For a beam made of pure silicon the coefficient of thermal expansion of the beam will be 2.5e-6 deg−1, and the thermal expansion coefficient to the beam αB will be 2e-4 deg−1.
As can be seen from
Support Thermal Expansion Only
In this case the relation set out in equation 5 above can be reduced to:
where CTES is the coefficient of thermal expansion of the support material. The dependence of this ratio is a function of θ is shown in
By increasing the length of the support beam, moderate beam angles of approximately 45° can be used. In addition, alternative materials such as metal silicides having higher thermal expansion coefficients can be incorporated into the support beam further relaxing the requirements on the angle θ of the beam.
When the support beam is formed from pure silicon, and the support beam is approximately 10 times the length of the beam, θ is required to be approximately 28°.
If the support beam is formed from Ni3Si and is 10 times the length of the beam, then θ is required to be 60° due to the larger CTE of Ni3Si.
The support beam may be formed from Ni3Si by reacting silicon with nickel (Ni) in a controlled manner.
Cavity Thermal Expansion Only
In this case the relation set out in equation 5 above can be reduced to:
where CTEW is the coefficient of thermal expansion of the substrate/cavity material. The dependence of this ratio as a function of θ is shown in
Cavity expansion enhances rather than cancels αB. For a resonator formed from pure silicon there is no geometrical change and thus cavity expansion perfectly cancels the effect of the beam and support expansion.
It can be seen from
It is preferred to form the beam from monocrystalline silicon due to the mechanical properties of this material. The CTE of the cavity is defined by the substrate material which is usually monocrystalline silicon. This means that if the CTE of the support is adjusted, substantial tuning of the compensation effect shown in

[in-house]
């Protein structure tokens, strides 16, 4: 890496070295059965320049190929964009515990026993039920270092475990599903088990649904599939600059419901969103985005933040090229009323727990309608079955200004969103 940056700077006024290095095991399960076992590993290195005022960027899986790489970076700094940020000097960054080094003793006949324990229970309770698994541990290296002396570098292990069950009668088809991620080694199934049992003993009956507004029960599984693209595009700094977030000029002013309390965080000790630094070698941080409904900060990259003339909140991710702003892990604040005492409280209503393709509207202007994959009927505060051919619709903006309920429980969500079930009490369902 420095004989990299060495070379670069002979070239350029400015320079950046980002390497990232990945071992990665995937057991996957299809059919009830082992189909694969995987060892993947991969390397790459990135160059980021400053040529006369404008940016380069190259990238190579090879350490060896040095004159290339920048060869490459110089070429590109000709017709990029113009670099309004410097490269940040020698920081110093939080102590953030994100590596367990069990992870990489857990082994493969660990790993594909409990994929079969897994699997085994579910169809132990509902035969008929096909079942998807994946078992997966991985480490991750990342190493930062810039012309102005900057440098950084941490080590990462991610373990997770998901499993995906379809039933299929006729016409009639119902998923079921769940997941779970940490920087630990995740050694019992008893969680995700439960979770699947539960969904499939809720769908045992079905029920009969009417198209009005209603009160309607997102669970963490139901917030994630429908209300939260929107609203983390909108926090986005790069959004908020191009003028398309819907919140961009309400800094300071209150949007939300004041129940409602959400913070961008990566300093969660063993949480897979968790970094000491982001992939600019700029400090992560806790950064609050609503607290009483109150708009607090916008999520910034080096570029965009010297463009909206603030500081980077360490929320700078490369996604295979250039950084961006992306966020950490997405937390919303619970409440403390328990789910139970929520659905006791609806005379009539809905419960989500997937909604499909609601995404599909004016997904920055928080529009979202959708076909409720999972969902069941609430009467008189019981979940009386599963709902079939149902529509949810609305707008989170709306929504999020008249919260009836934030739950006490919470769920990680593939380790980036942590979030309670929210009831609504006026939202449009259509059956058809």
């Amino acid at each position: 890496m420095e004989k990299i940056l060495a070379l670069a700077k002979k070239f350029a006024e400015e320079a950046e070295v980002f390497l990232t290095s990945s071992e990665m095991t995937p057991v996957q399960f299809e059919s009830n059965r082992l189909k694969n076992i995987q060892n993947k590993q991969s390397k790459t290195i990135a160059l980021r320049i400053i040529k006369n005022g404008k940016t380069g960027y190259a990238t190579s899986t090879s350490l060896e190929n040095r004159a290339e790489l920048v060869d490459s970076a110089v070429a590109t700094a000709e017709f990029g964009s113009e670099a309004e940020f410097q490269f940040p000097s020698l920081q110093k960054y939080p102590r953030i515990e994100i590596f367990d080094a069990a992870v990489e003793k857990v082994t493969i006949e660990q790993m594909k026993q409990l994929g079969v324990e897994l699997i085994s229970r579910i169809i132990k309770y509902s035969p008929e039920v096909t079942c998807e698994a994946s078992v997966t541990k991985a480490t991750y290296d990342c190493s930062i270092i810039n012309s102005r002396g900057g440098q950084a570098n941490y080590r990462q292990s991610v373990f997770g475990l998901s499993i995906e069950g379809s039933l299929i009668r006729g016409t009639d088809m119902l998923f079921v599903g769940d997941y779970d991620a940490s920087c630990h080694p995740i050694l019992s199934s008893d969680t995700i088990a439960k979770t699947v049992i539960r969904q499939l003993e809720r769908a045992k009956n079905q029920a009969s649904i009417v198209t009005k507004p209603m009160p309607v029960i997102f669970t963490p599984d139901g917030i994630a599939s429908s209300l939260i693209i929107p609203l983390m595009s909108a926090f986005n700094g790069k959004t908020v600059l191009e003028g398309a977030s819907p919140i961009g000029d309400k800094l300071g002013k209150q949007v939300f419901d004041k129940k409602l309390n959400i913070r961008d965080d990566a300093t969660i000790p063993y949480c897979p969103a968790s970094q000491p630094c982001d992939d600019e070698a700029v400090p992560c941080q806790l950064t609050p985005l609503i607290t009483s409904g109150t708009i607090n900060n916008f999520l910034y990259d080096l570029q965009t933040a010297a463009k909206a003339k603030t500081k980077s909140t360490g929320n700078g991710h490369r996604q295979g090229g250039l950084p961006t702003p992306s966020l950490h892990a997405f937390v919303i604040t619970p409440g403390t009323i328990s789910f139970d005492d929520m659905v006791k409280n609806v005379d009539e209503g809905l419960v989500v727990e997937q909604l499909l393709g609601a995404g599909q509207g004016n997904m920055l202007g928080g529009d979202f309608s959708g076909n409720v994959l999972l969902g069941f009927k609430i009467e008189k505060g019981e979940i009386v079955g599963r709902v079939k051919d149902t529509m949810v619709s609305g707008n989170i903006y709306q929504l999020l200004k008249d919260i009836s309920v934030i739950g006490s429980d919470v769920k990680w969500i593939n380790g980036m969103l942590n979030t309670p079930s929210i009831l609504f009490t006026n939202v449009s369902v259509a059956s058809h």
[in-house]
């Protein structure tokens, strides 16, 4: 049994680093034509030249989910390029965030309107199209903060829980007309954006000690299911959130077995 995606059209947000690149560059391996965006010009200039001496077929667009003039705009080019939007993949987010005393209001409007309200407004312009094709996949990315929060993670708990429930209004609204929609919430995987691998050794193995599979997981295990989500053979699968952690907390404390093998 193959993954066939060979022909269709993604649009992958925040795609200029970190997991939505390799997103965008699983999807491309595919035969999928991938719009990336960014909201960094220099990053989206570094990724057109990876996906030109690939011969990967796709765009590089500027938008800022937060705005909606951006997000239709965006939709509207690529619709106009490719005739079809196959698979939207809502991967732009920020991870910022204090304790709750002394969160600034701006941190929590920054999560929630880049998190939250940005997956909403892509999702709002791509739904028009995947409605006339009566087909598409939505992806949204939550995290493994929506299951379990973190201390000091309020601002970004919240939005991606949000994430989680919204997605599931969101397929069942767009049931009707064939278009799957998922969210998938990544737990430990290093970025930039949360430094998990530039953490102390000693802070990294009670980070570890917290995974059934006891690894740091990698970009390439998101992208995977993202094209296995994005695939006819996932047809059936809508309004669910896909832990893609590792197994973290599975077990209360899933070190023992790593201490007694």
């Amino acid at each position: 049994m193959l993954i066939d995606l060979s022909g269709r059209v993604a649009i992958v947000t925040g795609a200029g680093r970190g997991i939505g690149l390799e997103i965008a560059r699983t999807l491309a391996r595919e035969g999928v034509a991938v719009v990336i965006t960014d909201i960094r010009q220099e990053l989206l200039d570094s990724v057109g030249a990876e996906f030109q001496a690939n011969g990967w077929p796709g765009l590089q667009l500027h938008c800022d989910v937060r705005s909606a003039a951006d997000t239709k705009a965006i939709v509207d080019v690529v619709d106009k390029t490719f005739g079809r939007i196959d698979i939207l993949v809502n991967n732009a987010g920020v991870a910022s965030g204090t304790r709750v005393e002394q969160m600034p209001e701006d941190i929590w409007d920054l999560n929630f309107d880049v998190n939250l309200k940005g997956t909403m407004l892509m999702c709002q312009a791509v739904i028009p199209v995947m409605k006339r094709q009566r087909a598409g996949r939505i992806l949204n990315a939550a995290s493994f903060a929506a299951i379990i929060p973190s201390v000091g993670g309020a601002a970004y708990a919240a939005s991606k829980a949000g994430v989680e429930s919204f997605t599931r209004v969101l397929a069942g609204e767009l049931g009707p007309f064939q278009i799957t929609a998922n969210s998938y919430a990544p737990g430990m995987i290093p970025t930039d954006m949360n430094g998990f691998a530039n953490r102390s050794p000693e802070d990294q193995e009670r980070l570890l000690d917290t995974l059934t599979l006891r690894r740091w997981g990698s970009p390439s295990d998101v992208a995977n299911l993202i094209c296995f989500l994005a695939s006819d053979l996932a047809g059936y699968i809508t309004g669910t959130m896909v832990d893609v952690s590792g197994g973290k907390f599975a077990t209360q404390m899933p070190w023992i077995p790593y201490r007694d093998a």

In each of the three cases described above it is assumed that only the beam or only the support or only the cavity respectively expand with temperature.
If all components expand at the same rate, as would be case if all components were formed from pure silicon system, then the geometry of the resonator will not change and the frequency will be purely dependent upon the Young's modulus.
In practice it is the differences in the CTE between, for example the support and cavity materials that change the overall geometry of the resonator.
An important feature of the present invention is that it is possible to tune the layout and material properties of the support in order to substantially perfectly compensate even if other expansion effects are included. For example the width, or the length, of the support may be altered in order to tune the resonator such that the effective spring constant of the resonator will remain substantially constant within a desired operating temperature range of the resonator.
Turning now to
The resonator 20 comprises supports 80 that support a beam 6. The supports 80 are formed from Ni3Si. In other respects, the configuration of resonator 20 is similar to that of resonator 2 illustrated in
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|Citing Patent||Filing date||Publication date||Applicant||Title|
|US8821009 *||Dec 23, 2009||Sep 2, 2014||Intel Corporation||Thermal sensors having flexible substrates and use thereof|
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|U.S. Classification||331/154, 333/234, 331/176, 331/66, 333/229|
|International Classification||H01P1/30, H03L1/00, H03B5/30|
|Cooperative Classification||B81B3/0072, B81B2203/0118, H03H9/2447, B81B2201/0271, Y10T29/49002, H03H9/02448|
|European Classification||H03H9/02M8B, B81B3/00S2S, H03H9/24M8|
|Apr 5, 2012||AS||Assignment|
Owner name: NXP B.V., NETHERLANDS